I cannot do it. But everyone owns their vote.

Honestly I think mcCain is just as tightly wound as Webb, in fact more so. He drips blood from his mouth when he speaks of the war. He was pusing War with N Korea at the “do” with Tweety on Friday at Iowa State. It was HORRIFYING.

The ONLY thing Webb got was not to do THIS war. Quite the haters, both of them. And they hate women.

Another thing I can skip.

30. NYCee - 27 October 2006

Oh, I didnt say McCain was less dangerous, just less tightly wound overall. I said he has that side, whereas Webb seems wound tight every time Ive seen him. From what I know of the two of them, I think McCain is more dangerous, thus far, but he portrays a side that is more appealing, fuzzier around the edges, than Webb. Hell, Ted Bundy had an appealing side! (He even dabbled in politics.)

31. NYCee - 27 October 2006

Missed that Tweety appearance, but I have long been banging the drum that McCain is indeed a dangerous man. I too find him horrifying. And was never wooed. Not in the least.

32. marisacat - 27 October 2006

This is just loaded iwth info on the Republican GOTV for FL. It is in the St Petersburg Times, which def leans other than Republican, toward the Dems.

This is the last segment of the article…

The Republican voter turnout machine started taking shape when Democrats still controlled Tallahassee. In the early 1990s, former state GOP chairman Tom Slade was so impressed with a plan by an Escambia County Republican activist and former NASA engineer to compile voter information that Slade started investing heavily in building an extensive database. That system has improved exponentially with the “Voter Vault.”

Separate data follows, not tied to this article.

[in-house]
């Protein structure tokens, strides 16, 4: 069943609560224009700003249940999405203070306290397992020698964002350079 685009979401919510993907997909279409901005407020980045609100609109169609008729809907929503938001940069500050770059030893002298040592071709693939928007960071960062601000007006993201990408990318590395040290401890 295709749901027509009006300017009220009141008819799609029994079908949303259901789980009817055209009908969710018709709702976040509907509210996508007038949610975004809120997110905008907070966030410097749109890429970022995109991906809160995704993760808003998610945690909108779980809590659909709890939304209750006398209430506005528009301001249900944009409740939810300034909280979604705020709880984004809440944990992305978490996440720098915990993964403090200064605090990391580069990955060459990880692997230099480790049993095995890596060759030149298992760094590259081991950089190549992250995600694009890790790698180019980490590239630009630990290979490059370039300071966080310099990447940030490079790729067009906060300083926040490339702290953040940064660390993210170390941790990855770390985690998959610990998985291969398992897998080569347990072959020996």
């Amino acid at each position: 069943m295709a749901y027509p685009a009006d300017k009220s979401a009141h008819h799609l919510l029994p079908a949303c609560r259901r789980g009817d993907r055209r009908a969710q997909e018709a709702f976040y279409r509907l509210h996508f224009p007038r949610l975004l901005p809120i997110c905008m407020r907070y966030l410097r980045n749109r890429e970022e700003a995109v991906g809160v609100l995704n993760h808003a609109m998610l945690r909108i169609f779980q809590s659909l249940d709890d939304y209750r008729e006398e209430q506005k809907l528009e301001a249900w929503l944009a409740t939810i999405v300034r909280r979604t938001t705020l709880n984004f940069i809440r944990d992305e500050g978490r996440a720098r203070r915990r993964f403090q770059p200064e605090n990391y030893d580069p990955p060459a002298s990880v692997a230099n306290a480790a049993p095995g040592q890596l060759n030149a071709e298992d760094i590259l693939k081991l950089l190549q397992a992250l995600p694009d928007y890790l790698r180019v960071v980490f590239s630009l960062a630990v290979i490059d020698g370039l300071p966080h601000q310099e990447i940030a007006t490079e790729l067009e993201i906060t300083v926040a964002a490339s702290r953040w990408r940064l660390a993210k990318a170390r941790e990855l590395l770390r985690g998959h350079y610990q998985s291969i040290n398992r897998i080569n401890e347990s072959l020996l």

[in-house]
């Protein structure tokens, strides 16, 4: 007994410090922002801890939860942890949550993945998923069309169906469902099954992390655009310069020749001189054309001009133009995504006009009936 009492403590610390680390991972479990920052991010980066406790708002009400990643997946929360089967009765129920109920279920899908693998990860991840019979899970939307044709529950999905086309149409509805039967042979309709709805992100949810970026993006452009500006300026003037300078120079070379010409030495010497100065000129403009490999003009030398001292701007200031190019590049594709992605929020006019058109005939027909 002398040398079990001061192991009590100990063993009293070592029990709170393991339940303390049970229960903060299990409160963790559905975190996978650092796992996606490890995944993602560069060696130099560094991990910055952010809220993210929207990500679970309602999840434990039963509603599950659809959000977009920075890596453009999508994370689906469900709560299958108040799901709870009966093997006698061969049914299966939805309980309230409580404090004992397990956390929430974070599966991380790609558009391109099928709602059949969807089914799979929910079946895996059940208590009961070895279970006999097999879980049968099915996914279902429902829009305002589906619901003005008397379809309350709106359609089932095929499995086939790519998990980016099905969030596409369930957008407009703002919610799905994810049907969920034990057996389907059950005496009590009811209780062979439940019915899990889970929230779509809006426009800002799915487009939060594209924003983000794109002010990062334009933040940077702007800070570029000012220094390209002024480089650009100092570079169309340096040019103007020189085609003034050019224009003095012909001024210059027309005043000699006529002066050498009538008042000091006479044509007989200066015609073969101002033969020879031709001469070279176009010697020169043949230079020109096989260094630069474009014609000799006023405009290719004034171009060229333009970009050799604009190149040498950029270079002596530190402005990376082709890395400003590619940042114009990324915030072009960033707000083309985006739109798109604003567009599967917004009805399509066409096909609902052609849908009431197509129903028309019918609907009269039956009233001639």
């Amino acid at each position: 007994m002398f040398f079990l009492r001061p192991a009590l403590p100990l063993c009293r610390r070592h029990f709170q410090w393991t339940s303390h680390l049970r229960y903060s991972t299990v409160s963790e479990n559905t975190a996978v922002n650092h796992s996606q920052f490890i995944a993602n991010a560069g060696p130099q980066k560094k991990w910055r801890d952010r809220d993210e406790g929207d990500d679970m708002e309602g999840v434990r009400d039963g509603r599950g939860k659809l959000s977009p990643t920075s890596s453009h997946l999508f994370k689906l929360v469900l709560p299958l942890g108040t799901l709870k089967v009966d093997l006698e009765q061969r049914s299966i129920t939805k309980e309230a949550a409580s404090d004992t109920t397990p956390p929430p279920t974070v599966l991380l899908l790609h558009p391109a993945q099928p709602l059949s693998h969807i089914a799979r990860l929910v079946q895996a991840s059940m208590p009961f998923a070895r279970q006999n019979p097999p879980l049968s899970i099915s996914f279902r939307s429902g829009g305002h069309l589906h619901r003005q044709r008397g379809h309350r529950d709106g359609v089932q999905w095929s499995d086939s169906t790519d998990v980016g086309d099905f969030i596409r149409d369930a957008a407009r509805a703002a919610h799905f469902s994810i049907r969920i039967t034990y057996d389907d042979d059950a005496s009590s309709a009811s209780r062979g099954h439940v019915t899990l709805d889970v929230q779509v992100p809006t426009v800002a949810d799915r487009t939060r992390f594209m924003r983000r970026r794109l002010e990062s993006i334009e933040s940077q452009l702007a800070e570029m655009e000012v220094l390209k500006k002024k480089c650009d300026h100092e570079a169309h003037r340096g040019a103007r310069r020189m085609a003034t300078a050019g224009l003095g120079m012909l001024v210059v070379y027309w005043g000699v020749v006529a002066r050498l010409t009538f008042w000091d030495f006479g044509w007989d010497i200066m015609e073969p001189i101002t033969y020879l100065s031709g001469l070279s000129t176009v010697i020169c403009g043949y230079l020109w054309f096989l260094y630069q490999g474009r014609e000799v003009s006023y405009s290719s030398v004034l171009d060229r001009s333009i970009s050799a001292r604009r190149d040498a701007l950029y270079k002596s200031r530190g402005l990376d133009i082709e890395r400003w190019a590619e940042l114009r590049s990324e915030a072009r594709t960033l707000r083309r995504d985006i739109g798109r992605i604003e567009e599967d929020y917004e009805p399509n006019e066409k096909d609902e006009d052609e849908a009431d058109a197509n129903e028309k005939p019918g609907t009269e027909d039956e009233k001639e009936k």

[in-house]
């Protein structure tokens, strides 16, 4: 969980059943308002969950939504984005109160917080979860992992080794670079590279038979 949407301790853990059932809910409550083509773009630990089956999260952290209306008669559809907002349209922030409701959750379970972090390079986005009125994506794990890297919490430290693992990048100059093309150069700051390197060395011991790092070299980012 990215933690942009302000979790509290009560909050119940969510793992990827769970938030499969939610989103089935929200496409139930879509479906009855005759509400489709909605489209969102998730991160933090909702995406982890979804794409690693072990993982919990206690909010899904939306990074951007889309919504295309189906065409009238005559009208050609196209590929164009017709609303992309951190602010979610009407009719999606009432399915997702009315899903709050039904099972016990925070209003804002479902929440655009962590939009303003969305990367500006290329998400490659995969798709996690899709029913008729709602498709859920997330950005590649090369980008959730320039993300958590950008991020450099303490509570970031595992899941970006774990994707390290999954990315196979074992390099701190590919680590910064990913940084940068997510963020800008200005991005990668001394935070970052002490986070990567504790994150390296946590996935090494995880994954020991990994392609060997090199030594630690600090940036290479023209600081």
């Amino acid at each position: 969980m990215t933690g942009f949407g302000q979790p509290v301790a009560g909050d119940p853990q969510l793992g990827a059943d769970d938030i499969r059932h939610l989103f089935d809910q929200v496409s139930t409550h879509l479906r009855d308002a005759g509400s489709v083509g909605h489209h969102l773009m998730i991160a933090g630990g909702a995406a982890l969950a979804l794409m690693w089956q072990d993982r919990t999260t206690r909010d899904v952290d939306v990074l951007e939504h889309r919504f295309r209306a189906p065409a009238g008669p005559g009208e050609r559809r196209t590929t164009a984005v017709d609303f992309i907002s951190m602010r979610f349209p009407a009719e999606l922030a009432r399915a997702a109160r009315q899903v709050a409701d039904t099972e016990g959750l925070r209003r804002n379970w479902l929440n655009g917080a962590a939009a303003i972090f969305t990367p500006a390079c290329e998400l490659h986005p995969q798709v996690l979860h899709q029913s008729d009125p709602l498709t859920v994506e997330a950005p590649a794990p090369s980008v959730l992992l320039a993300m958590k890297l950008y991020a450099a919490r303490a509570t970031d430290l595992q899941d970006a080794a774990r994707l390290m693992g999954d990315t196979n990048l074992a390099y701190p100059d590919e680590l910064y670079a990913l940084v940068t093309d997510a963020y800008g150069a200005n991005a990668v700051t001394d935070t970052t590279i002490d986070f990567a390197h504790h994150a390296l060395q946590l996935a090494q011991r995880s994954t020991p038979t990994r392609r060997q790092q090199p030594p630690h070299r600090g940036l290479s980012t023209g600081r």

After the virtually tied 2000 election in Florida, Republicans in the state and nationally concentrated on building up their door-to-door voter turnout operation and created the “72-hour program” to mobilize voters in the final days of the campaign. That helped Jeb Bush trounce Bill McBride by 13 percentage points in 2002.

In 2004, Democrats flooding early voting sites helped mitigate the GOP advantage in absentee ballots. But the superior Election Day turnout operation helped President Bush win Florida by nearly 400,000 votes. This year, unlike 2002 and 2004, Florida Democrats don’t have millions of dollars from the national party and outside groups to bolster their get-out-the-vote effort.

What they do have is the hope that Republican gubernatorial candidate Crist’s moderate stances on social issues will leave many evangelical voters at home, making it the worst climate for Republicans in years.

“There are a lot of people who will be driven to the polls by the Republican machine who are not necessarily going to vote the way the Republicans think they’re going to vote,” said Kirk Wagar, a Miami lawyer and top Democratic fundraiser.